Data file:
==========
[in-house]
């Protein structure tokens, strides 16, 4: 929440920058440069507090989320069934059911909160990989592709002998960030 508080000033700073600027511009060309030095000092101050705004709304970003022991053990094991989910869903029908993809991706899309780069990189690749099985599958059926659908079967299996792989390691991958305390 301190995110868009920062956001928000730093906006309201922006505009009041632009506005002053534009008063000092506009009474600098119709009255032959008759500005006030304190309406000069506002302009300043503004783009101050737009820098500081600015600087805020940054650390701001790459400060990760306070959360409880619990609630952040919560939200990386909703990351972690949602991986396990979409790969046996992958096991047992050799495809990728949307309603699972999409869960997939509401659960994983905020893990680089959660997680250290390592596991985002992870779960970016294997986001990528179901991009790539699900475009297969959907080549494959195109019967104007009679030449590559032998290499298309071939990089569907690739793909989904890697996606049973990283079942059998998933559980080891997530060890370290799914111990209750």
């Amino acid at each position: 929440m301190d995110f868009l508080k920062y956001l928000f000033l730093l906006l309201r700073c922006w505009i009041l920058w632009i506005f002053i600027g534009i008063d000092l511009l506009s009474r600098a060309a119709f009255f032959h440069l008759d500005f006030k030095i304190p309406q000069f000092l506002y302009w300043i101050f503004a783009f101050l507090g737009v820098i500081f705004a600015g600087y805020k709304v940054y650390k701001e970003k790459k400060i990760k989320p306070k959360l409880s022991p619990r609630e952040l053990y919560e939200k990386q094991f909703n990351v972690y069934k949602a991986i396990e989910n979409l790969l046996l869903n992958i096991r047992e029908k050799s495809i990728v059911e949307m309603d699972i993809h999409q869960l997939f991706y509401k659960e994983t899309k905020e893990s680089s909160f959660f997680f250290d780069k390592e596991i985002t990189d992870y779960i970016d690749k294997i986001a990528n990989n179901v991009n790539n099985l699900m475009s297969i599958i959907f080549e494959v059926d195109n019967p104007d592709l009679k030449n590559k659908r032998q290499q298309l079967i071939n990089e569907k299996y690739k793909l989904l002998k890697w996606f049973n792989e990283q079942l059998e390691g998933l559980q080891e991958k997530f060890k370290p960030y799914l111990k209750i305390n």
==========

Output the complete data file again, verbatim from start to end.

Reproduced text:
[in-house]
């Protein structure tokens, strides 16, 4: 929440920058440069507090989320069934059911909160990989592709002998960030 508080000033700073600027511009060309030095000092101050705004709304970003022991053990094991989910869903029908993809991706899309780069990189690749099985599958059926659908079967299996792989390691991958305390 301190995110868009920062956001928000730093906006309201922006505009009041632009506005002053534009008063000092506009009474600098119709009255032959008759500005006030304190309406000069506002302009300043503004783009101050737009820098500081600015600087805020940054650390701001790459400060990760306070959360409880619990609630952040919560939200990386909703990351972690949602991986396990979409790969046996992958096991047992050799495809990728949307309603699972999409869960997939509401659960994983905020893990680089959660997680250290390592596991985002992870779960970016294997986001990528179901991009790539699900475009297969959907080549494959195109019967104007009679030449590559032998290499298309071939990089569907690739793909989904890697996606049973990283079942059998998933559980080891997530060890370290799914111990209750």
């Amino acid at each position: 929440m301190d995110f868009l508080k920062y956001l928000f000033l730093l906006l309201r700073c922006w505009i009041l920058w632009i506005f002053i600027g534009i008063d000092l511009l506009s009474r600098a060309a119709f009255f032959h440069l008759d500005f006030k030095i304190p309406q000069f000092l506002y302009w300043i101050f503004a783009f101050l507090g737009v820098i500081f705004a600015g600087y805020k709304v940054y650390k701001e970003k790459k400060i990760k989320p306070k959360l409880s022991p619990r609630e952040l053990y919560e939200k990386q094991f909703n990351v972690y069934k949602a991986i396990e989910n979409l790969l046996l869903n992958i096991r047992e029908k050799s495809i990728v059911e949307m309603d699972i993809h999409q869960l997939f991706y509401k659960e994983t899309k905020e893990s680089s909160f959660f997680f250290d780069k390592e596991i985002t990189d992870y779960i970016d690749k294997i986001a990528n990989n179901v991009n790539n099985l699900m475009s297969i599958i959907f080549e494959v059926d195109n019967p104007d592709l009679k030449n590559k659908r032998q290499q298309l079967i071939n990089e569907k299996y690739k793909l989904l002998k890697w996606f049973n792989e990283q079942l059998e390691g998933l559980q080891e991958k997530f060890k370290p960030y799914l111990k209750i305390n």